‘As a 35 years’ music professional in the Turkish music industry I have seen worst days than this during the 80s, but this one’s getting to be the worst ever if this continues at this speed. These guys would like to turn this place to an Islamic state, and so would the 50% of the population which votes for them. In their deep, dark Sunni Islam understanding there is no place for entertainment or music, not at least western standards of music. It was anyhow very difficult to survive for those musicians with the alternative genres like rock, hip hop, classical, electronica etc. against Turkish pop, folk and arabesque, but now the situation is equal for any musician.
In 2012 a new law prohibited the sponsorship of the alcohol and tobacco companies at any music events, which was the core income of the live music scene. Many recording studios shut down, and there are only 3 major record labels left. Copyright has never been an income for Turkish artists anyhow. Then after the Gezi Park protests they started to destroy the entertainment areas, like Beyoglu, with pressurising regulations. Many festivals were cancelled, and many live music clubs shut down.
Of course the terror attacks over the last 3 years helped a lot in their aim. International artists started to ignore the concert opportunities, and thanks to Turkey’s anti-western politics many expat artists left the country. Nowadays it’s only Arab tourists in Istanbul – not a single western face to be seen. But…despite all of those negatives there are some positive returns. First of all they can’t kill good music, especially in this century and with these communication systems. I hear every day new bands quite underground, but aware that they won’t get rich by making music – they just do what they want, within wide genres and with awesome lyrics, very unique, very brave and getting more and more known by the new generation, thanks to the internet.’ Turkish music industry professional who wishes to remain anonymous.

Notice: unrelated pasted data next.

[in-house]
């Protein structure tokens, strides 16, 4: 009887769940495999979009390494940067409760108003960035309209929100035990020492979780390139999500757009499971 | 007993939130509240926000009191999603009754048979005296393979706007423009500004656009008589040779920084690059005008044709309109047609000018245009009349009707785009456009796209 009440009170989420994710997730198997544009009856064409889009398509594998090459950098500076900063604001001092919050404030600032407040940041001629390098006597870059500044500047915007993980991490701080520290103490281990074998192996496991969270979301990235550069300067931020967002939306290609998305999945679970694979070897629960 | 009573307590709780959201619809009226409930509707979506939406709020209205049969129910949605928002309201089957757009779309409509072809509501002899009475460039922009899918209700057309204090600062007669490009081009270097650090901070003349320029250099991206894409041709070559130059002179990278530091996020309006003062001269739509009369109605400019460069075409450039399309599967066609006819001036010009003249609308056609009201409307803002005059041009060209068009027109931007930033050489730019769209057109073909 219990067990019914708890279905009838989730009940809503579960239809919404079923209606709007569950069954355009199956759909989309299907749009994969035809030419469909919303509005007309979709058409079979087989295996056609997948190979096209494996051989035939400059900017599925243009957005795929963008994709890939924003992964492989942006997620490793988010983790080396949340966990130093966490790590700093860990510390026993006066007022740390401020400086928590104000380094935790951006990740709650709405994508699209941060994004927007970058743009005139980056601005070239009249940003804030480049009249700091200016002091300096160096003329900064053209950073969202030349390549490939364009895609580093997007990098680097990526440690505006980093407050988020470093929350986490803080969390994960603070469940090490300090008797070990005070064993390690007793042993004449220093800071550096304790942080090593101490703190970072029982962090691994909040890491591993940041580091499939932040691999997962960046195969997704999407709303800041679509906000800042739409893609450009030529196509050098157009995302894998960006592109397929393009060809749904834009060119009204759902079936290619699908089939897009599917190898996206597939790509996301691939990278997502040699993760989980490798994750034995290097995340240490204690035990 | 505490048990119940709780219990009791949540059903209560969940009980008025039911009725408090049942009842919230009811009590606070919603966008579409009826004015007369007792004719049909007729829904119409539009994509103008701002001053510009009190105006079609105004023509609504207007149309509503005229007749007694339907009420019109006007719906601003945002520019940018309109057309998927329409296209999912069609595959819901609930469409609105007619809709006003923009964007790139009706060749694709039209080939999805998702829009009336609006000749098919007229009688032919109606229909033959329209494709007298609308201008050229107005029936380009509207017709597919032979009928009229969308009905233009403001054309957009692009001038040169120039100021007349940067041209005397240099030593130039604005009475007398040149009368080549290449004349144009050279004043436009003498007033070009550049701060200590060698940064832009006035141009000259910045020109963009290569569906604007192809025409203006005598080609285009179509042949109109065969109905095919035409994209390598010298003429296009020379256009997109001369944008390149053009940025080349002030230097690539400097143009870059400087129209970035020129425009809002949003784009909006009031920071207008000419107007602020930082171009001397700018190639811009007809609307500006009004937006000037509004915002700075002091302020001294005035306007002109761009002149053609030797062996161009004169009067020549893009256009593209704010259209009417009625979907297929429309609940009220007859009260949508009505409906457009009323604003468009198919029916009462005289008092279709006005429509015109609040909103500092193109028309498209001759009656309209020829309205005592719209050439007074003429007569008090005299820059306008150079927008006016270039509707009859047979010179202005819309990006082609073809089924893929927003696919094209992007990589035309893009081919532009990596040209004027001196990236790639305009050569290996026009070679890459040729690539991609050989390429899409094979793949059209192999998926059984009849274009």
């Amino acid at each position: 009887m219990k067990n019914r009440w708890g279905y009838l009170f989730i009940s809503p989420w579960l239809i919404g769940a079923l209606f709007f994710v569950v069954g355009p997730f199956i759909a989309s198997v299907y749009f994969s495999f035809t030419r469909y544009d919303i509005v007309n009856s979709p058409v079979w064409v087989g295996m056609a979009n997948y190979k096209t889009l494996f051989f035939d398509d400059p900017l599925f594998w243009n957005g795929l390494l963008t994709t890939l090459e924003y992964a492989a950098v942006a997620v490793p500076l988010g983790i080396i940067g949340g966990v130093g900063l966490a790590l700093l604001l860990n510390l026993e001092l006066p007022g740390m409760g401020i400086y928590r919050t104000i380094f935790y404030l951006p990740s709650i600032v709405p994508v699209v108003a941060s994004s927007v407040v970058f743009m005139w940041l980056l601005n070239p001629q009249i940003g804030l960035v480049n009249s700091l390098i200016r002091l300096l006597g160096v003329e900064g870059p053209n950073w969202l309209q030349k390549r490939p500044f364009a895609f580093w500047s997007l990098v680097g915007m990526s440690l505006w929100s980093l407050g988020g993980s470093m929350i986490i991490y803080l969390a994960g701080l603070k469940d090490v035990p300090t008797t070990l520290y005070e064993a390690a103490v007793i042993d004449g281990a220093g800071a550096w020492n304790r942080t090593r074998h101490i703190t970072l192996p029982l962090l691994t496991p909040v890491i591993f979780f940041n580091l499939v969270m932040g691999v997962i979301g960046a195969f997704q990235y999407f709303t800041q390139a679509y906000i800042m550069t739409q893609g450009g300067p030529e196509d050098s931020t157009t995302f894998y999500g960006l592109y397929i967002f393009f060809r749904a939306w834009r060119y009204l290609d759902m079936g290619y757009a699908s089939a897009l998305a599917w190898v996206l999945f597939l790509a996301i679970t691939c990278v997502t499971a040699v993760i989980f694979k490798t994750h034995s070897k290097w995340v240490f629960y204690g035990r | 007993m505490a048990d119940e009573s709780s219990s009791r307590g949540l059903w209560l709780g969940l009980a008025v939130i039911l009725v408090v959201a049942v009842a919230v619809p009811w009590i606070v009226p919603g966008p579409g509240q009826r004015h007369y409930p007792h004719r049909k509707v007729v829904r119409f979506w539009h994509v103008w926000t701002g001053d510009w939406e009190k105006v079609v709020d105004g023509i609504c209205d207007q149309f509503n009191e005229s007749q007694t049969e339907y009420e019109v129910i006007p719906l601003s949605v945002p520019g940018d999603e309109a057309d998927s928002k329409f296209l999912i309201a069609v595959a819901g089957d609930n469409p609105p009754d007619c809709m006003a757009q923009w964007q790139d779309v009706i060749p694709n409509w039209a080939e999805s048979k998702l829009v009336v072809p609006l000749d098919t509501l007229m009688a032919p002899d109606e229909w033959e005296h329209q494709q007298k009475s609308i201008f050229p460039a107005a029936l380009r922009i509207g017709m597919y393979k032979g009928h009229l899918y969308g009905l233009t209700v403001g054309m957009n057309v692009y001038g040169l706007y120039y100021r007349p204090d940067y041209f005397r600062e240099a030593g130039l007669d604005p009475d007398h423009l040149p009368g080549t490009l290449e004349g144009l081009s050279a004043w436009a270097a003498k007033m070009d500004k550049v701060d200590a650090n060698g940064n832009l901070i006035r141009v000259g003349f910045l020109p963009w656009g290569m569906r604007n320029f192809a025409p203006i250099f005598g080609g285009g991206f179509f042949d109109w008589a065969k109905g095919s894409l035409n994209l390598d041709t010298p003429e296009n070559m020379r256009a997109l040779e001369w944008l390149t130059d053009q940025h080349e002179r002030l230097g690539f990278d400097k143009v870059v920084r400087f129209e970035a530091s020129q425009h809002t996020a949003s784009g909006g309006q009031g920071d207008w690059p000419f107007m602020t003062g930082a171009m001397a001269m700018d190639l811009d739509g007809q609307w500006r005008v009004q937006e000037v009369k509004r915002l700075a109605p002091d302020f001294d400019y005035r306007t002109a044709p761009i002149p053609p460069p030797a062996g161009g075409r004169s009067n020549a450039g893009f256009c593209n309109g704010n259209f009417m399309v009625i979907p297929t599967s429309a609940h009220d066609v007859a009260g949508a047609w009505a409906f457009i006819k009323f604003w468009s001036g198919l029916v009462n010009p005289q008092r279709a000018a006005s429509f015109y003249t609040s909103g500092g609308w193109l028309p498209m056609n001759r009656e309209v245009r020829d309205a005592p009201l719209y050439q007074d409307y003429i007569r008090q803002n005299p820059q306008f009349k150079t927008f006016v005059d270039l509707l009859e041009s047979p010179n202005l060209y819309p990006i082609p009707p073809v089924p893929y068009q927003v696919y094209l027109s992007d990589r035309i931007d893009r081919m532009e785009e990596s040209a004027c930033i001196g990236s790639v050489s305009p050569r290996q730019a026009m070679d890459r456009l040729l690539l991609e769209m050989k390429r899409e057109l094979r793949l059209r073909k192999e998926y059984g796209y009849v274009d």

Portecho are the most dynamic and forward thinking duo in Turkey. With tracks mostly sung in English, Tan and Deniz encapsulate Istanbul’s global vision, and Permanent Runaways is their Krautrock-meets-Erasure style anthem to the preservation of secularism.
Replikas are known from Istanbul through Europe for their avant-rock musings, and post-everything sonic ennui. They soundtracked landmark Istanbul music documentary Crossing the Bridge and continue to inspire intrigued devotion with their Sonic Youth/Mogwai stylings.
Athena are the energised, magpie-like sibling duo of Gokhan and Hakan, entertaining the cool Turkish mainstream with their spirited horn-laden ska since the end of the last century. They are truly dynamic live, with a rabid following, and the aggressively Istanbul Specials nature of their sound is popular nationwide.
Erkin Koray was main guitar god in the Turkish rock n’ prog renaissance of the 60s and 70s, and the loping insouciance of Yalniz Rihtimi (Solitary Rhythm) feels appropriately like strolling through Beyoglu on a hot Saturday night.
Baris Manco was part of the same cultural renaissance as Koray, and went on to become a much bigger star of stage and screen, until his titular lamp (‘Lambaya’) was snuffed out under a pile of prostitutes and through a flurry of cocaine around the turn of the millenium. His Kadikoy home is now a museum to the much-loved musical magician’s memory.